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Guest Anonymous

speedo accuracy question,,,,,

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Guest Anonymous

My '76 has 175-70-13 tires and ever since I bought it the speedo reads about 5 mph higher than the actual speed. Usually the reverse would be true with tires that are larger than stock diameter. Any ideas why this might be the case? I'm probably lucky the error is in my favor when being surprised by radar, but wondered if perhaps my car has some part that's not the correct replacement item. Is there a speedo drive gear in the transmission that the cable connects to that may be incorrect? Some older Fords can be corrected for error when going to bigger tires by changing plastic drive gears. Perhaps the diff was replaced with another ratio or the speedo is from another year. This is not serious, but somewhat annoying and on my list of issues I'd like to address sometime. I'm about to go to 205-60-13 tires which are just slightly larger than the current ones, so I may get a little closer to accurate then. Anyway, any help or suggestions would be appreciated.

Don

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Guest Anonymous

I have 195 50 r 15 tire and according to my calcuations my speedo should be just a little slow, but it is at least 5 mph slow at 60

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Guest Anonymous

a 185/70x13 or a 205/60x13 tire. A 175/70 is actually a little smaller in diameter than the three proper tires. Also, 02 speedos are not the most accurate in the world. With a 3.64 final drive and the stock 4 speed, if your tach is accurate, 4000 rpm works out to 74 mph in 4th gear. You can do the math for other revs.

The speedo itself has different drive gears, and are marked on the back of the housing with a stamp that says W=x.xx. The 4:11, 3.64 and 3.90 final drives all use different speedo heads. Don't have my figures in front of me, but someone in FAQland can tell you which W number goes with which final drive.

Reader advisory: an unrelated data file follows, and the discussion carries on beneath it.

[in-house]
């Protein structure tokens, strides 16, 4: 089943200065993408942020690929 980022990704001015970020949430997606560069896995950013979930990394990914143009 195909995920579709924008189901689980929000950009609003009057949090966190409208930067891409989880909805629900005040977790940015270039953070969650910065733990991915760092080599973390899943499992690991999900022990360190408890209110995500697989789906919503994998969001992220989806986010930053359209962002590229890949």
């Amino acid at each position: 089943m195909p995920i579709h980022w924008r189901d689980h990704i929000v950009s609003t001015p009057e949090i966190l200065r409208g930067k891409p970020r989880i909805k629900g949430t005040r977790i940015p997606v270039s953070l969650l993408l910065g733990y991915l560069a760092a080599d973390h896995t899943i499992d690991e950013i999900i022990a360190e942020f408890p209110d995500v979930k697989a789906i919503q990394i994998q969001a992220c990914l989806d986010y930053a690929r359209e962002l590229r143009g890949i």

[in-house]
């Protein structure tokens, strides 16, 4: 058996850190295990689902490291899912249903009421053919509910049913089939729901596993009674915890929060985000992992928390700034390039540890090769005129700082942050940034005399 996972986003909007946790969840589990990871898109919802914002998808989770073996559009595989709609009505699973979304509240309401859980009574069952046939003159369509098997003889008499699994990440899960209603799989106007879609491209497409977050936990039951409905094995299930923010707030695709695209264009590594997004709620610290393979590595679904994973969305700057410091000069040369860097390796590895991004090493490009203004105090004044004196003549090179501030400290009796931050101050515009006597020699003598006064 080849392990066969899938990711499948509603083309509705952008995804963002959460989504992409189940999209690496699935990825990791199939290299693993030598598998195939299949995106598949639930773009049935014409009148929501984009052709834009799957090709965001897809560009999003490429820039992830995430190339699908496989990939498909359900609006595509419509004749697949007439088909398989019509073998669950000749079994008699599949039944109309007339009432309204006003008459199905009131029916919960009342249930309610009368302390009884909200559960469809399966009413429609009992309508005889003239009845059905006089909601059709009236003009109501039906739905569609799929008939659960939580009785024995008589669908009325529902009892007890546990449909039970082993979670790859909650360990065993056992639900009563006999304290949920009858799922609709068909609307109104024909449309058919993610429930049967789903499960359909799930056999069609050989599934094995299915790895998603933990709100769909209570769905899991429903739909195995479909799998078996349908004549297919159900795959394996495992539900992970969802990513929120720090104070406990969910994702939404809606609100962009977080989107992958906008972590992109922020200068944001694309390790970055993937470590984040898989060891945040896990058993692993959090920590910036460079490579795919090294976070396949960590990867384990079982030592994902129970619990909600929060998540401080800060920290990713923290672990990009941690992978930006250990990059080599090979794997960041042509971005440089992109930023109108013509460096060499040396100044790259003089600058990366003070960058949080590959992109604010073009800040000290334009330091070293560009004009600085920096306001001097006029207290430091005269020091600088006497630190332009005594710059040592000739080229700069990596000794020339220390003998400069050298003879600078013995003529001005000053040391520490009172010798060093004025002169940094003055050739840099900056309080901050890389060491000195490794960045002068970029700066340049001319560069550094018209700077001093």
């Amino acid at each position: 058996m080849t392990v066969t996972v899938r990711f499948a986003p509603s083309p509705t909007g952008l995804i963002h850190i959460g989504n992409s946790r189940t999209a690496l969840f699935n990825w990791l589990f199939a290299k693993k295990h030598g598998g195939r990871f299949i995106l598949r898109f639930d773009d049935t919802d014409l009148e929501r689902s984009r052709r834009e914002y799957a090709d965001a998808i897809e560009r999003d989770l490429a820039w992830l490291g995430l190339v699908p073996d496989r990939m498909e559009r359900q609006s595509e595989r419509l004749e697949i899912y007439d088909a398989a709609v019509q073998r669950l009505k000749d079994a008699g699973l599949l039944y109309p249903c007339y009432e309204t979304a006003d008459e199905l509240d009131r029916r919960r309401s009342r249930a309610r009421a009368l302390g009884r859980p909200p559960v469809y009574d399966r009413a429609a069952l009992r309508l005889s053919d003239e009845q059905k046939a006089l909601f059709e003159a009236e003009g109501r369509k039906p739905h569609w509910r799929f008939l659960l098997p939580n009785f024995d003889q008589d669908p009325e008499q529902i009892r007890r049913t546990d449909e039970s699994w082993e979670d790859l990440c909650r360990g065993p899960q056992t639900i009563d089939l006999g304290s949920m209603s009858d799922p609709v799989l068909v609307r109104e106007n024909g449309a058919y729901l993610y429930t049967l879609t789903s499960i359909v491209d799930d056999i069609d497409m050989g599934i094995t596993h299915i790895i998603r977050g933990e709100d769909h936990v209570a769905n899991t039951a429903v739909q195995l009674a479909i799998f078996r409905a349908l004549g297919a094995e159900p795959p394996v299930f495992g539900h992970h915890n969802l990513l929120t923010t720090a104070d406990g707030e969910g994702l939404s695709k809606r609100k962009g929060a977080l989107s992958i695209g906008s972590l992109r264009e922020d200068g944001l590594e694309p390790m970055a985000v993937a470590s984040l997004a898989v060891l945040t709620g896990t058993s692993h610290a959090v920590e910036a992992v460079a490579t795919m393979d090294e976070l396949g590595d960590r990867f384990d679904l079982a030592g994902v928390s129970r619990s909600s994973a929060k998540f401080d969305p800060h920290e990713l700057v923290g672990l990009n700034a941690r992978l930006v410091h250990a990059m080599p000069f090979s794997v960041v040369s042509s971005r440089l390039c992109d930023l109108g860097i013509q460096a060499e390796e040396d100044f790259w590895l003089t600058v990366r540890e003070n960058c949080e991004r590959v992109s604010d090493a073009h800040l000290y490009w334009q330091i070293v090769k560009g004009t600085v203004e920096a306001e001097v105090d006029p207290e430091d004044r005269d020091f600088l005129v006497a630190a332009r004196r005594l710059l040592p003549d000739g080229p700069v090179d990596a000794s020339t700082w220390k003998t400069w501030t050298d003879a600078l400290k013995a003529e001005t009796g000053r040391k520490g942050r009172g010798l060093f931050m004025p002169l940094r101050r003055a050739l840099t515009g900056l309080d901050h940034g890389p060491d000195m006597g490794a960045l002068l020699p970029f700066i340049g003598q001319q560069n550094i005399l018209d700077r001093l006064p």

Just don't expect your speedo to be dead-on accurate--watch your tach (and use a radar detector!)

Cheers

Mike

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Guest Anonymous

(nt)

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Guest Anonymous

gary_allen.jpg

I had a GPS unit that told me my speed. As I traveled, I found that my speedometer was off about 6 miles per hour at all speeds (except stop). If the gear ratio for the speedo was incorrect for my drivetrain/tire combination, I should have found an exponential variance (ie. correct at 0 mph, 3 mph off at 20 mph, 9 mph off at 40 mph, etc.). Because the speedo was off 6 mph equally throughout the entire range, I assumed that the error was "built-in" to the speedometer.

Okay engineers...proove me wrong!!

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Guest Anonymous

the same amount regardless of speed..because the tire would stay the same diameter (except for miniscule growth due to centrifugal force as speed increases) regardless of how fast you're going. Thus, a consistent error. Right?

Cheers

Mike

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Guest Anonymous

Its a consistent error, but its not a consistent amount of mph (like 6mph at all speeds). Its a consistent PERCENT of difference. So If your speedo is 5% more optimistic at 10mph, it will also be 10% more optimistic at 100mph. Make sense?

An exampe of the tire size change would yield differences like this. If its 1 mph high at 10mph speed, it will be 10mph off at 100mph speed.

Dan Curtis

'73 2002 Atlantik near the Atlantic

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